Phillipson JD, Wright CW, Kirby GC, and Warhurst DC (1993) Tropical plants as sources of antiprotozoal agents. In Recent Advances in Phytochemistry, Phytochemical Potential of Tropical Plants, ed by KR Downum, JT Romeo and H A Stafford, Vol 27, pp. 1–40. Plenum Press, New York.
Boakye-Yiadom K. The antimicrobial activity of some west African medicinal plants. 0. J. Crude Drug Res. 1979;2:78–80.
Boye GL, Oku-Ampofo(1983) Clinical uses of Cryptolepis sanguinolenta. Proceedings of the First International Seminar on Cryptolepine, 27-30 July 1983, University of Science and Technology, Kumasi, Ghana, pp. 37–40.
Boye GL, Oku-Ampofo (1990) the role of plants and traditional medicine in primary health care in Ghana. In economic and medicinal plant research; Vol. 4 ed. by H. Wagner and N. R. Farnsworth, academic press, London.
Bugyei KA, Boye GL, Addy ME. Clinical efficacy of a tea-bag formulation of cryptolepis sanguinolenta root in the treatment of acute uncomplicated falciparum malaria. Ghana Med J. 2010;44:3–9.
Cimanga K, De Bruyne T, Pieters L, Vlietinck AJ, Turger CA. In vitro and in vivo antiplasmodial activity of cryptolepine and related alkaloids from Cryptolepis sanguinolenta. J Nat Prod. 1997;60:688–91.
Stell JGP, Wheelhouse RT, Wright CW. Metabolism of Cryptolepine and 2-Fluorocryptolepine by aldehyde oxidase. J Pharm Pharmacol. 2012;64:237–43.
Zhang X, Liu HH, Weller P, Zheng M, Tao W, Wang J, Liao G, Monshouwer M, Peltz G. In silico and in vitro pharmacogenetics: aldehyde oxidase rapidly metabolizes a p38 kinase inhibitor. Pharmacogenomics J. 2011;11:15–24.
Salako Q, Ablordeppey SY, Dwuma-Badu D, Thornback FR. Radioiodination and preliminary in vivo investigation of the alkaloid cryptolepine. Int J APPL Radiat Isot. 1985;36:1003–4.
Noamesi BK, Larsson BS, Laryea DL, Ullberg S. Whole-body autoradiographic study on the distribution of 3h-cryptolepine in mice. Arch Int Pharmacodyn Ther. 1991;313:5–14.
McCurrie J, Albalawi S, Wright C, Kuntworbe N. Investigation of the absorption and vascular effects of the indoloquinoline alkaloid, cryptolepine. J Pharm Pharmacol. 2009;61:A67.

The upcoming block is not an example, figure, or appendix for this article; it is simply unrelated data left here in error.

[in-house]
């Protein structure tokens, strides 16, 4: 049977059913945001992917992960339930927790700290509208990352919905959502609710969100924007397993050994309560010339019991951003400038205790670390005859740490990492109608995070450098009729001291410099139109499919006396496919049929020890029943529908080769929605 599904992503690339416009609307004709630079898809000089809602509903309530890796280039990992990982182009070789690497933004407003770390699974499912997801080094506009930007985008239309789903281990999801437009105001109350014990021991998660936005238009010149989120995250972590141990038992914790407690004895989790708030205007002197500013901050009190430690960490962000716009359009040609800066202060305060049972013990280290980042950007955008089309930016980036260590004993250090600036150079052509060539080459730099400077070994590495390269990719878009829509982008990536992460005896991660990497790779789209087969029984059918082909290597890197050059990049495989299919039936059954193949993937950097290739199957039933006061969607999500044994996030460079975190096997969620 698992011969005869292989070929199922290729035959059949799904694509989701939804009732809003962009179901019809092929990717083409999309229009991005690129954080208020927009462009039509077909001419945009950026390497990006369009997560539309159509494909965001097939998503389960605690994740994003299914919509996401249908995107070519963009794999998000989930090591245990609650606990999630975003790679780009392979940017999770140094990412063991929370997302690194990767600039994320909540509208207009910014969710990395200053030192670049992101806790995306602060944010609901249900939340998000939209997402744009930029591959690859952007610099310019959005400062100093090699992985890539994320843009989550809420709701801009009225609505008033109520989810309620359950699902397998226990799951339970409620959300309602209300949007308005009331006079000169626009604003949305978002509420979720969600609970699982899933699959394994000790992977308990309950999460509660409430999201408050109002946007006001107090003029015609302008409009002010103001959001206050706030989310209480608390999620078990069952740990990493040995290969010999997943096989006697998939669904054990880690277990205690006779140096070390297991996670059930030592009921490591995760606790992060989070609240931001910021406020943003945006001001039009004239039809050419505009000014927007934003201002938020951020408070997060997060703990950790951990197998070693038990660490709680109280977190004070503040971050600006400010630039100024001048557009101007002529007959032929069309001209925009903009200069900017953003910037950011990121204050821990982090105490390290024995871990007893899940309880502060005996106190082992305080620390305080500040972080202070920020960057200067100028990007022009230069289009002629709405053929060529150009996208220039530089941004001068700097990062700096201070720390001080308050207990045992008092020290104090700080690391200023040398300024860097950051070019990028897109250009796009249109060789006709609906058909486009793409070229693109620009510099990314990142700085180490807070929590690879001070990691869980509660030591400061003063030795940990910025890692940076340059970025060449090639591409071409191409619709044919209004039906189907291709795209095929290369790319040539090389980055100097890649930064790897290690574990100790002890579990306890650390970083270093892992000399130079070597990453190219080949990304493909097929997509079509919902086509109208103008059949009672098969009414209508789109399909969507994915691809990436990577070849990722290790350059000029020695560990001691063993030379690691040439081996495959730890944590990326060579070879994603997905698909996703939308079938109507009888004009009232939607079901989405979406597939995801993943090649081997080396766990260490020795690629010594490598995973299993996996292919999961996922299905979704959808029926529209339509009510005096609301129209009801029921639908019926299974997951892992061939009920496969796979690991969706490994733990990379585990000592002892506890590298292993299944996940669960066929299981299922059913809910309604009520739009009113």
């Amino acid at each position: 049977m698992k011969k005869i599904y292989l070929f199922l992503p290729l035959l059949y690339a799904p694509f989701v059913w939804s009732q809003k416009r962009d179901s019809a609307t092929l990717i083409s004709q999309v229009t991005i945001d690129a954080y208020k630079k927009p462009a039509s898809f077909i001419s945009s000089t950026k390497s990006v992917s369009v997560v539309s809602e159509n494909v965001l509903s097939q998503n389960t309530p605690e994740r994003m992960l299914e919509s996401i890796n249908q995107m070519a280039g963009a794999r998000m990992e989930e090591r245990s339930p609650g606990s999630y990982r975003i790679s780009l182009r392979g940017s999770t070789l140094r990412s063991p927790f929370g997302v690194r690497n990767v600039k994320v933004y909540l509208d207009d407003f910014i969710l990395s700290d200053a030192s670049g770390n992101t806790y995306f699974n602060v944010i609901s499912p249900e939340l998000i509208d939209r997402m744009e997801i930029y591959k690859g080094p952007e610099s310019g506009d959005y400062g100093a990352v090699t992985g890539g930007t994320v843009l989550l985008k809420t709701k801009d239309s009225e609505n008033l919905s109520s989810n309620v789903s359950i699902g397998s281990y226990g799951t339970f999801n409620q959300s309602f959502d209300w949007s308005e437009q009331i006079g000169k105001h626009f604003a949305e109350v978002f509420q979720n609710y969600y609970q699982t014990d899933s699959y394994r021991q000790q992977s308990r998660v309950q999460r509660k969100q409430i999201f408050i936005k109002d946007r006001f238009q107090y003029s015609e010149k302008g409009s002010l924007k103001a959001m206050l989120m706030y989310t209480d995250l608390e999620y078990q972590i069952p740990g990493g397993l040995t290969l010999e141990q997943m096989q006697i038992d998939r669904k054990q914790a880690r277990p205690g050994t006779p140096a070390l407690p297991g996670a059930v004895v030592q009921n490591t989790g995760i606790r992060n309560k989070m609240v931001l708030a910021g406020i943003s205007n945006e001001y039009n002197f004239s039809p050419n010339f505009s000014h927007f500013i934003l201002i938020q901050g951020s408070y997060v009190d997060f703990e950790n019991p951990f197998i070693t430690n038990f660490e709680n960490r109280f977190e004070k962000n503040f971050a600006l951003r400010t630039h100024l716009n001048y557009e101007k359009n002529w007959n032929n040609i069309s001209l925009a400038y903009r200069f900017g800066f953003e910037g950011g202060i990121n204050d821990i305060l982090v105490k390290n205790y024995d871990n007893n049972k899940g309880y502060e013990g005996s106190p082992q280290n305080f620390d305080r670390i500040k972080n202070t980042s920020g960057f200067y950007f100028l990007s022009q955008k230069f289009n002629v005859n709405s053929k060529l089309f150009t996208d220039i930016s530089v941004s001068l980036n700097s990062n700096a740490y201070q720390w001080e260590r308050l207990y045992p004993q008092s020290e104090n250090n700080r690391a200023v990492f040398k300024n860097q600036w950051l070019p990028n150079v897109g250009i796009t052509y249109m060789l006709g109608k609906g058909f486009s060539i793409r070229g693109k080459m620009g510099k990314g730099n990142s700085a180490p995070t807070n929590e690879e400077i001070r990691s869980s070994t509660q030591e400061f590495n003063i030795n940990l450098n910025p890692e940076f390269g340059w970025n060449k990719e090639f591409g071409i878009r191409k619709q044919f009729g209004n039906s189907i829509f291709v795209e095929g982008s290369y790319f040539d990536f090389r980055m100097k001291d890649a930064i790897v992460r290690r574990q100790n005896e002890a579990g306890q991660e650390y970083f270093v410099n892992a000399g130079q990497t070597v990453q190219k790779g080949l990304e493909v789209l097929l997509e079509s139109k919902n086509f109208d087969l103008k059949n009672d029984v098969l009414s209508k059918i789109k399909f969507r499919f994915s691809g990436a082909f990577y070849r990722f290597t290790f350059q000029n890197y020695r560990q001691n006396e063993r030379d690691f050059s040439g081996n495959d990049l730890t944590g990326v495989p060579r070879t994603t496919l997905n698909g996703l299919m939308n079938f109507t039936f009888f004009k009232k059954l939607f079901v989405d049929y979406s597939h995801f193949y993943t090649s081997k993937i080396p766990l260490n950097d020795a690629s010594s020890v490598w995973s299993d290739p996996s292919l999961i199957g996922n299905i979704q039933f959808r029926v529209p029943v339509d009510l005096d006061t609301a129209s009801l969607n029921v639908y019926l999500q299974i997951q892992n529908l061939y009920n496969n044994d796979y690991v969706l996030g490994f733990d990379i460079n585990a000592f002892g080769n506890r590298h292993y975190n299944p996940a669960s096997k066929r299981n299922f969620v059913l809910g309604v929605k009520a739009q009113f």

Kuntworbe N, Ofori M, Addo P, Tingle M, Al-kassas R. Pharmacokinetics and in vivo chemosuppressive activity studies on cryptolepine hydrochloride and cryptolepine-loaded gelatine nanoformulation designed for parenteral administration for the treatment of malaria. Acta Trop. 2013;127:165–73.
Hamilton RA, Garnett WR, Kline BJ. Determination of mean valproic acid serum level by assay of a single pooled sample. Clin Pharmacol Ther. 1981;29:408–13.
Fabre G, Combalbert J, Berger Y, Cano JP. Human hepatocytes as a key in vitro model to improve preclinical drug development. Eur J Drug Metab Pharmacokinet. 1990;15:165–71.
Di L. The role of drug metabolism enzymes in clearance expert Opin. Drug Metab Toxicol. 2014;10:379–93.
Smith DA, Obach RS. Metabolites and safety: what are the concerns, and how should we address them? Chem Res Toxicol. 2006;19:1570–9.
Benet LZ, Broccatelli F, Oprea TI. BDDCS applied to over 900 drugs. AAPS J. 2011;13(4):519–47.
Camenisch G. Drug disposition classification Systems in Discovery and Development: a comparative review of the BDDCS, ECCS and ECCCS concepts. Pharm Res. 2016;33(11):2583–93.
Roffey SJ, Obach RS, Gedge JI, Smith DA. What is the objective of the mass balance study? A retrospective analysis of data in animal and human excretion studies employing radiolabelled drugs. Drug Metab Rev. 2007;39:17–43.
Egan TJ, Hunter R, Kaschula CH, Marques HM, Misplon A, Walden J. Structure−function relationships in aminoquinolines: effect of amino and chloro groups on quinoline−hematin complex formation, inhibition of β-hematin formation, and antiplasmodial activity. J Med Chem. 1999;43:283–91.
The authors thank Sabinne Arnold, Gaelle Chenal and Yannick Fricke of the Metabolism and Pharmacokinetics Department, Novartis Institute for BioMedical Research (NIBR), Basel, Switzerland for their assistance in the studies.
ADF, CA, CR, DP and AC participated in the study design, carried out the experiments and drafted the manuscript; AA, DP, JS and WG conducted the Pharmacokinetic study and bioanalysis of the metabolite in human and rat hepatocytes. CA, CR, AC, ADF, CW and JS contributed to the study design and revision of the manuscript. All authors read and approved the final manuscript.
This study was funded by Novartis Pharma under the Next Generation Scientist Program.
Availability of data and materials
The datasets used and/or analyzed during the current study available from the corresponding author on reasonable request.
Ethics approval and consent to participate
The experimental protocol was approved by the Novartis Institutes for Biomedical Research Cambridge Institutional Animal Care and Use Committee (approval August 2014).
Consent for publication
This study was funded by Novartis Pharma under the Next Generation Scientist Program.
Springer Nature remains neutral with regard to jurisdictional claims in published maps and institutional affiliations.
About this article
Cite this article
Forkuo, A.D., Ansah, C., Pearson, D. et al. Identification of cryptolepine metabolites in rat and human hepatocytes and metabolism and pharmacokinetics of cryptolepine in Sprague Dawley rats. BMC Pharmacol Toxicol 18, 84 (2017). https://doi.org/10.1186/s40360-017-0188-8